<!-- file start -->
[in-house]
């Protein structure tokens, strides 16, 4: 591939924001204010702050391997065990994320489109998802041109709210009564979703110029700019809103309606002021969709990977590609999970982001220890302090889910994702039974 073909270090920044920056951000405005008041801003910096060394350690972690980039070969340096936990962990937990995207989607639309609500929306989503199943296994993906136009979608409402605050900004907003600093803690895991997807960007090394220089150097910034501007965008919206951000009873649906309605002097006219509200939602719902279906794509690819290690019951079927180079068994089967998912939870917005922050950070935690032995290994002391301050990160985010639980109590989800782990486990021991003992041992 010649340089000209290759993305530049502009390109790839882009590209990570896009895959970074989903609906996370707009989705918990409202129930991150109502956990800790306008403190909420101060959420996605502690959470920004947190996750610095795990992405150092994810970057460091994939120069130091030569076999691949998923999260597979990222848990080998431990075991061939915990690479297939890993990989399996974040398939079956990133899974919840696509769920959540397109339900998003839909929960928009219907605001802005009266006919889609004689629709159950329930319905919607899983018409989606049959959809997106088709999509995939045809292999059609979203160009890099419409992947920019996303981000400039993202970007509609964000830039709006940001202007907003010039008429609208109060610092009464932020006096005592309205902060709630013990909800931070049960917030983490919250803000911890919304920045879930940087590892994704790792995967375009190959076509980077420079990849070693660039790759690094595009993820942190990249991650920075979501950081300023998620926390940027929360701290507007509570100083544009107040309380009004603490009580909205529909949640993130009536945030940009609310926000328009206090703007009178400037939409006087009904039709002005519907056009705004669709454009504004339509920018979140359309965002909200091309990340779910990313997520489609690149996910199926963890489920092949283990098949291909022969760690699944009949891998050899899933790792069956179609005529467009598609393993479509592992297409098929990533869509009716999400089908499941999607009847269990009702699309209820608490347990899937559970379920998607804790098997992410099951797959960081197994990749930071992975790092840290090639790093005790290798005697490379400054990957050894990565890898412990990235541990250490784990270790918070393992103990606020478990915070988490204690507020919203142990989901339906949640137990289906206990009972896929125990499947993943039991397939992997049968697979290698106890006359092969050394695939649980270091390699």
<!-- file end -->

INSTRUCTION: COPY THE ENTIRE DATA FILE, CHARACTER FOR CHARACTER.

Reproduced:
[in-house]
């Protein structure tokens, strides 16, 4: 591939924001204010702050391997065990994320489109998802041109709210009564979703110029700019809103309606002021969709990977590609999970982001220890302090889910994702039974 073909270090920044920056951000405005008041801003910096060394350690972690980039070969340096936990962990937990995207989607639309609500929306989503199943296994993906136009979608409402605050900004907003600093803690895991997807960007090394220089150097910034501007965008919206951000009873649906309605002097006219509200939602719902279906794509690819290690019951079927180079068994089967998912939870917005922050950070935690032995290994002391301050990160985010639980109590989800782990486990021991003992041992 010649340089000209290759993305530049502009390109790839882009590209990570896009895959970074989903609906996370707009989705918990409202129930991150109502956990800790306008403190909420101060959420996605502690959470920004947190996750610095795990992405150092994810970057460091994939120069130091030569076999691949998923999260597979990222848990080998431990075991061939915990690479297939890993990989399996974040398939079956990133899974919840696509769920959540397109339900998003839909929960928009219907605001802005009266006919889609004689629709159950329930319905919607899983018409989606049959959809997106088709999509995939045809292999059609979203160009890099419409992947920019996303981000400039993202970007509609964000830039709006940001202007907003010039008429609208109060610092009464932020006096005592309205902060709630013990909800931070049960917030983490919250803000911890919304920045879930940087590892994704790792995967375009190959076509980077420079990849070693660039790759690094595009993820942190990249991650920075979501950081300023998620926390940027929360701290507007509570100083544009107040309380009004603490009580909205529909949640993130009536945030940009609310926000328009206090703007009178400037939409006087009904039709002005519907056009705004669709454009504004339509920018979140359309965002909200091309990340779910990313997520489609690149996910199926963890489920092949283990098949291909022969760690699944009949891998050899899933790792069956179609005529467009598609393993479509592992297409098929990533869509009716999400089908499941999607009847269990009702699309209820608490347990899937559970379920998607804790098997992410099951797959960081197994990749930071992975790092840290090639790093005790290798005697490379400054990957050894990565890898412990990235541990250490784990270790918070393992103990606020478990915070988490204690507020919203142990989901339906949640137990289906206990009972896929125990499947993943039991397939992997049968697979290698106890006359092969050394695939649980270091390699």